An example of a good market for a bull spread is in the grain market, when tight global supplies and unexpected production problems drive nearby contracts much higher than the back month contracts.
The bear spread is the opposite of the bull spread and refers to being short, or having sold, the nearby contract and bought, or being long, the back month contract. If you have sold the nearby contract you are said to be bearish on the spread. If your analysis suggests that a market top is forming the bear spread is the right strategy. In this case the nearby contract will often decline faster that the deferred contract.
One variation of the intra-market or calendar spread that occasionally gives the trader an opportunity to outsized returns is the “carry charge spread.” The ‘carry trade’ as it is also known.
For storable commodities deferred contracts usually trade at a discount to the nearby contract, the difference is known as the ‘cost of carry’ or the cost of storage. There is a theoretical limit to the nearby discount, because whenever the price difference approaches the cost of carry, large commercial traders could take delivery, store it and then deliver against a forward contract. The cost of carry includes insurance, interest and storage. Whenever the spread differential between the two contracts is close to the estimated carrying charge there is very little risk on the trade.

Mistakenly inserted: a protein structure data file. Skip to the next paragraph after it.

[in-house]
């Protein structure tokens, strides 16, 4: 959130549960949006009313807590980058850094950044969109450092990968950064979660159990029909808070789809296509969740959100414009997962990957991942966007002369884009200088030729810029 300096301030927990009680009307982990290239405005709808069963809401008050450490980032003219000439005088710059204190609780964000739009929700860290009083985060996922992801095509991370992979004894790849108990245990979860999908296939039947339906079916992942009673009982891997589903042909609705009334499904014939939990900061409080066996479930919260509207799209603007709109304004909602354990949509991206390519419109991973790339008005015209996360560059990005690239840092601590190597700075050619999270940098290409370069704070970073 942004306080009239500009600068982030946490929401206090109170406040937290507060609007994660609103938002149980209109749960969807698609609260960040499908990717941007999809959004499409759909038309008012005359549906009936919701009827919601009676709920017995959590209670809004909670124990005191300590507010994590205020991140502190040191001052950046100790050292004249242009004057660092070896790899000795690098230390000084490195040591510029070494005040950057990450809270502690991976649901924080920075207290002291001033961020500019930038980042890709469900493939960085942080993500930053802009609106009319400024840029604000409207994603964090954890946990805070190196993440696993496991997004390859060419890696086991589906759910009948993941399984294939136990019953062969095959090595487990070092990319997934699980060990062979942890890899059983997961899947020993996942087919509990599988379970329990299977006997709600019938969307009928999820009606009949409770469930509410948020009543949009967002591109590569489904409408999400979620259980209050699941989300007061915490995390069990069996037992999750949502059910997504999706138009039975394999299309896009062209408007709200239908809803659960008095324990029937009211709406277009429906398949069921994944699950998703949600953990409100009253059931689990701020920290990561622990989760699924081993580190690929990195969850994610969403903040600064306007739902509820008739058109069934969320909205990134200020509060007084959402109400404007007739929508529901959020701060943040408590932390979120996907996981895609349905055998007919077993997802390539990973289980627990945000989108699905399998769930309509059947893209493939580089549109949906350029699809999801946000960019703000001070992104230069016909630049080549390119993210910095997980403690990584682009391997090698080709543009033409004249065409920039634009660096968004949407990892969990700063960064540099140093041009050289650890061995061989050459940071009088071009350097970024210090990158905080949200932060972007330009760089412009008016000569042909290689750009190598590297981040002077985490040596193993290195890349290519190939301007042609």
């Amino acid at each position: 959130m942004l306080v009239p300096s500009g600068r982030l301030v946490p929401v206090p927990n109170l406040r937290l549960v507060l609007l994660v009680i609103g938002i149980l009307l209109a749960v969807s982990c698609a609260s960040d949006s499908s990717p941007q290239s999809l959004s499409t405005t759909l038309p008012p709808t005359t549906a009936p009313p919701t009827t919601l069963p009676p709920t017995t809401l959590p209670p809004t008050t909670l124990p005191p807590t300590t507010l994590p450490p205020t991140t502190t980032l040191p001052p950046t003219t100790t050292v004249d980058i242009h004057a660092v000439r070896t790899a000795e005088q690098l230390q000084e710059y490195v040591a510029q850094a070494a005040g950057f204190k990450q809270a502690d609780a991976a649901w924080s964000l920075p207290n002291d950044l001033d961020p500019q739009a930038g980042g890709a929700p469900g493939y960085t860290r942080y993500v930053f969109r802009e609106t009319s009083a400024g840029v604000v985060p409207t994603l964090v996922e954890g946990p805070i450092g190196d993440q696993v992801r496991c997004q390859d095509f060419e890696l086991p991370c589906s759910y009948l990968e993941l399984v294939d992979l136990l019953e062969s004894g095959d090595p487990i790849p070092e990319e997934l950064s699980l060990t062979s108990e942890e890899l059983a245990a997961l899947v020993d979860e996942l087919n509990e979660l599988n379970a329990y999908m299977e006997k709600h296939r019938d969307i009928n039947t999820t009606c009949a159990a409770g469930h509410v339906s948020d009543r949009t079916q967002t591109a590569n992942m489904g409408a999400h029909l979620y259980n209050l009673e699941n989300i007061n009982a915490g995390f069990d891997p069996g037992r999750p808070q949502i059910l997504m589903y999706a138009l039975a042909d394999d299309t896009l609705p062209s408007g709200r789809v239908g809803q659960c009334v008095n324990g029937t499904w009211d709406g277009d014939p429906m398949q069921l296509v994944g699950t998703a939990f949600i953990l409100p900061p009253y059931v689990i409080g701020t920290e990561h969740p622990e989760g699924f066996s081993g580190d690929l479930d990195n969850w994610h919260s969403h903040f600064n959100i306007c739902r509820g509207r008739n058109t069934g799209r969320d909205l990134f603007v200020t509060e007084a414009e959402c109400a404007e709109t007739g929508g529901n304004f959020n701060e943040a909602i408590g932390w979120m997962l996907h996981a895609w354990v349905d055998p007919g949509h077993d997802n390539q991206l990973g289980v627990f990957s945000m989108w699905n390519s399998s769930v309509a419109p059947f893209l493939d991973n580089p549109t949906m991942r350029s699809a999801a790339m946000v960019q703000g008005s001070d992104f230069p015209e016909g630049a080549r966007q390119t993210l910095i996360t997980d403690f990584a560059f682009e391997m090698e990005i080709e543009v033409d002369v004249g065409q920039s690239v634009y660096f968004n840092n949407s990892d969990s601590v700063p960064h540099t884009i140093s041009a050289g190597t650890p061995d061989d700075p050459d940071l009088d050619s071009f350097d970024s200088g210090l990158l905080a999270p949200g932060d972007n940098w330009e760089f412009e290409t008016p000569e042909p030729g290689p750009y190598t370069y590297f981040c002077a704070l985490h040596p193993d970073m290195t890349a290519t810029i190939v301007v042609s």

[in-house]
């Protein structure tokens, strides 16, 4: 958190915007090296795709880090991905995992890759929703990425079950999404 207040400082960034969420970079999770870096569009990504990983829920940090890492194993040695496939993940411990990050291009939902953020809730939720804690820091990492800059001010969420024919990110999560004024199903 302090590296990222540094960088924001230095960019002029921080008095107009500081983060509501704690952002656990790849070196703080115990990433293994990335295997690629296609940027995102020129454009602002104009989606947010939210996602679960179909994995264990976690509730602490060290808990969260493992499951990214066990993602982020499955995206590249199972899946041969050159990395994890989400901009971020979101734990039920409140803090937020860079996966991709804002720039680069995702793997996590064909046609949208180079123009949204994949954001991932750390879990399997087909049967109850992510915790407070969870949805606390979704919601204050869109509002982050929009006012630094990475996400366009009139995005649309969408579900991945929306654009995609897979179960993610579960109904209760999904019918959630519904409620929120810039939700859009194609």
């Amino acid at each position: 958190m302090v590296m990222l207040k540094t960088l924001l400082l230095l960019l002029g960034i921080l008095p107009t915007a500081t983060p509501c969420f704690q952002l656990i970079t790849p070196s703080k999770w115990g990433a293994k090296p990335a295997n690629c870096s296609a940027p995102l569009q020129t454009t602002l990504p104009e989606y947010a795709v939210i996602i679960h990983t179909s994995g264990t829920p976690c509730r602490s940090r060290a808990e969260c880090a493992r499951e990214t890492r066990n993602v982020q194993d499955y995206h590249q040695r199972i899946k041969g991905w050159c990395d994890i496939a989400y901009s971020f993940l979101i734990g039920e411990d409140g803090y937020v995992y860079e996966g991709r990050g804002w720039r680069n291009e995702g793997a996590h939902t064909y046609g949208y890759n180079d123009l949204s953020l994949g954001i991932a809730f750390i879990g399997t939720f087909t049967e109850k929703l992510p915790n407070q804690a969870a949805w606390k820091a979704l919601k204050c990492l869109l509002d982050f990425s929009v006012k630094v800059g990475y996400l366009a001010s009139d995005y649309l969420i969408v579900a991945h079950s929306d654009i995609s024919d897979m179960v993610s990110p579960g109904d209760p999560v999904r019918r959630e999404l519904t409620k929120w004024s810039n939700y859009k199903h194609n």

2. The inter-market spread
This spread involves a long and a short position between two different futures market, on the same exchange. A popular inter-market spread is the corn versus wheat spread. These two commodities have historical or seasonal patterns that futures traders anticipate. Corn usually outperforms wheat in the first half of the year while wheat will outperform corn later in the year. Spread traders trade the corn/wheat spread in both directions.